Thanks to load and incline sensors on the chassis, its Generation 5 electronic controls and careful matching to those of a 12.4-liter, 475-horsepower Navistar MaxxForce 13, the TC10 always seemed to know what to do, and did it well. I played around a little with the selector’s up- and down-arrow buttons to effect up- and downshifts, but mostly I left it alone.
This was not much of a pull because the short Vanguard demo trailer wasn’t heavy. Our GCW was about 56,000 pounds, but sometimes equipment that’s not sorted out will not work well under light loads. But this powertrain worked very well together. Shifts were smooth, though I did feel a thump or two under moderate throttle conditions. It was nothing objectionable, but maybe some tuning was in order, because I didn’t feel any thumping in the other ProStar up in suburban Chicago.
Applications For the TC10
The TC10 will not replace Allison’s traditional 6-speed 4000 and 4500 RDS (rugged duty series) automatics that see on/off-road service in straight trucks. The 4000 HS (highway series) works well for some heavy on-highway applications but is not a good fit for long-haul road tractors, Allison people acknowledge. This is where the TC10 automatic can come in.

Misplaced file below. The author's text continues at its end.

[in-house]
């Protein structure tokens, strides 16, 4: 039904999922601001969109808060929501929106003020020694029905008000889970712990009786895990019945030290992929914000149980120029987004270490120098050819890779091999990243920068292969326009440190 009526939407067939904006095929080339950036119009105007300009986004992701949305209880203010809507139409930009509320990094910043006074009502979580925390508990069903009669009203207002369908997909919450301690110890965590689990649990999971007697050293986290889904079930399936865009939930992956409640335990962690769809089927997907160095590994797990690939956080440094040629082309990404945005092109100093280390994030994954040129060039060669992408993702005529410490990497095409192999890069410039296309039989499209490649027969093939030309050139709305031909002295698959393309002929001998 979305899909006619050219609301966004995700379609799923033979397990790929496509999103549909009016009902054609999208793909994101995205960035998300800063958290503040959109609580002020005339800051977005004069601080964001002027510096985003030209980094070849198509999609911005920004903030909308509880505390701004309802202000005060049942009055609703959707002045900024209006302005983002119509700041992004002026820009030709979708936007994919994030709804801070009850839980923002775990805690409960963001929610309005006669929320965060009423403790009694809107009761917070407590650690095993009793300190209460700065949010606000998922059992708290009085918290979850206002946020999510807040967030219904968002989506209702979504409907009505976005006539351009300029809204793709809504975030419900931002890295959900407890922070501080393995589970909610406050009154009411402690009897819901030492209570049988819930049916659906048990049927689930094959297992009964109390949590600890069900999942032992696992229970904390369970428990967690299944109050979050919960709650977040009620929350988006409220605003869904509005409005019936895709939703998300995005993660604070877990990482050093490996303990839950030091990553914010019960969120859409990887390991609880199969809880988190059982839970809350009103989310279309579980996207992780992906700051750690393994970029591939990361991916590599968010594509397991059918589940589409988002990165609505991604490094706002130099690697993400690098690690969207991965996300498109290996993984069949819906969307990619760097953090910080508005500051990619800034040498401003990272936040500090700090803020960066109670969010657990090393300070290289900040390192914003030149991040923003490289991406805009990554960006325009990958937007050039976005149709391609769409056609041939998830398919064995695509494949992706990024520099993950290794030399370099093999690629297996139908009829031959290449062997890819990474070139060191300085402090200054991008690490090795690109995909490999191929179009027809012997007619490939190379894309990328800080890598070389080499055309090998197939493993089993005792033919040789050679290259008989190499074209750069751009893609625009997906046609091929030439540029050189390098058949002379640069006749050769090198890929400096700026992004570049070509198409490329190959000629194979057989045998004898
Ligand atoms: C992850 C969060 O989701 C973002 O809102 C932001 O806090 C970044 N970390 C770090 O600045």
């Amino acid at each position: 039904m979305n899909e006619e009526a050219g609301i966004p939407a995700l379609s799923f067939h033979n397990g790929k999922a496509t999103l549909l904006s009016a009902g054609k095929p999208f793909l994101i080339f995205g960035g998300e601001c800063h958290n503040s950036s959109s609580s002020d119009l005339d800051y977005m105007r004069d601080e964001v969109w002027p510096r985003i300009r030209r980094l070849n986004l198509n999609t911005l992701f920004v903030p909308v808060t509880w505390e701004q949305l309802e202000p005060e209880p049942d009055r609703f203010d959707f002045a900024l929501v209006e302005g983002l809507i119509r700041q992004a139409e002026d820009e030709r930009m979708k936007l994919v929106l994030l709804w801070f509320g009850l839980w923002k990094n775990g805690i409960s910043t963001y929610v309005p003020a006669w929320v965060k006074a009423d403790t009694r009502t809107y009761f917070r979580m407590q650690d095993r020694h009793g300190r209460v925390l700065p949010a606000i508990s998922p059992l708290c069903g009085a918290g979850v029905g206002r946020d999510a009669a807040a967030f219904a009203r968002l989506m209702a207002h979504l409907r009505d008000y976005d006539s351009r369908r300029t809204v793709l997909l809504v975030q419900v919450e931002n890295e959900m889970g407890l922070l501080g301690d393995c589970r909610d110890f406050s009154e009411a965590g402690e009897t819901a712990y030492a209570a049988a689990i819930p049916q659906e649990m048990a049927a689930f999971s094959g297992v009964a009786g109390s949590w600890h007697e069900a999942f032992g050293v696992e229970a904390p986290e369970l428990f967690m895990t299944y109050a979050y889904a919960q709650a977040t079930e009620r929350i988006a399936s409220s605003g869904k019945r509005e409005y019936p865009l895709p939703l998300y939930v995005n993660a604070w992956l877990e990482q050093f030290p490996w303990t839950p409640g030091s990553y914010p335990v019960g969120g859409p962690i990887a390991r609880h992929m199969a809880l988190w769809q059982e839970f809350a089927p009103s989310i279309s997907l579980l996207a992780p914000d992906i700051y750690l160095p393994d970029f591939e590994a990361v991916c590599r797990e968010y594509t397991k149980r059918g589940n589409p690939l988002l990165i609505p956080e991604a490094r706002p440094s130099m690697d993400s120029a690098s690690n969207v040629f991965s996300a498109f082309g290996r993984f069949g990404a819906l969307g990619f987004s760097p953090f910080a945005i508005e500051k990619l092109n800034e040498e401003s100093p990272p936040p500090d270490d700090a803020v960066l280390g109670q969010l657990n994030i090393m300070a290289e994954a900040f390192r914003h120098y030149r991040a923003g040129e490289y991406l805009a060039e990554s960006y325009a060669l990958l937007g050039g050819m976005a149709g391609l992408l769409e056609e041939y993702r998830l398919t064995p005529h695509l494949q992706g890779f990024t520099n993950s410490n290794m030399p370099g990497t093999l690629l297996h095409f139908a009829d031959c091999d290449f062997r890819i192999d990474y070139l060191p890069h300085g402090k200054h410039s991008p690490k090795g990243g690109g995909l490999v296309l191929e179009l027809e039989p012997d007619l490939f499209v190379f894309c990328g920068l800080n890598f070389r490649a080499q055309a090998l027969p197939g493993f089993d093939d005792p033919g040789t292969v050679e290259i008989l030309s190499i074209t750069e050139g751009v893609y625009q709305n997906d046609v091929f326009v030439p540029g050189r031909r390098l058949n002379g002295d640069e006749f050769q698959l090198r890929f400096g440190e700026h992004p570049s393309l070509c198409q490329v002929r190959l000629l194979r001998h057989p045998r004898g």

Only Navistar currently offers the TC10. While it also sells Eaton automated and manual gearboxes and Allison’s traditional automatics, it doesn’t have a proprietary automated transmission, so the TC10 fits nicely. Steve Gilligan, Navistar’s vice president of product and vocational marketing, says the TC10 is priced at 15–20% more than Eaton UltraShift products, which in turn are $4,500–$6,000 more than comparable manuals.
Allison people say they’re talking with other builders about adding the TC10 to their options lists. A good prospect might be Paccar, owner of Kenworth and Peterbilt, which also does not have a proprietary automated or automatic transmission. Paccar partners with Cummins and Eaton for several products, and, of course, offers 5- and 6-speed Allisons in medium-duty trucks and heavy vocational models, so adding the TC10 might be a logical step.
Less likely to bite on the TC10 are Volvo and Mack, which have their own I-Shift and mDrive automated gearboxes (but do offer traditional Allison automatics). Volvo also uses UltraShifts on a limited basis, but both brands prefer to sell their own powertrain products. Daimler has its own DT12 automated transmissions as well as UltraShift options, but Freightliner, its volume brand, has shown willingness to offer vendor components, so maybe it’ll give a nod to this Allison product.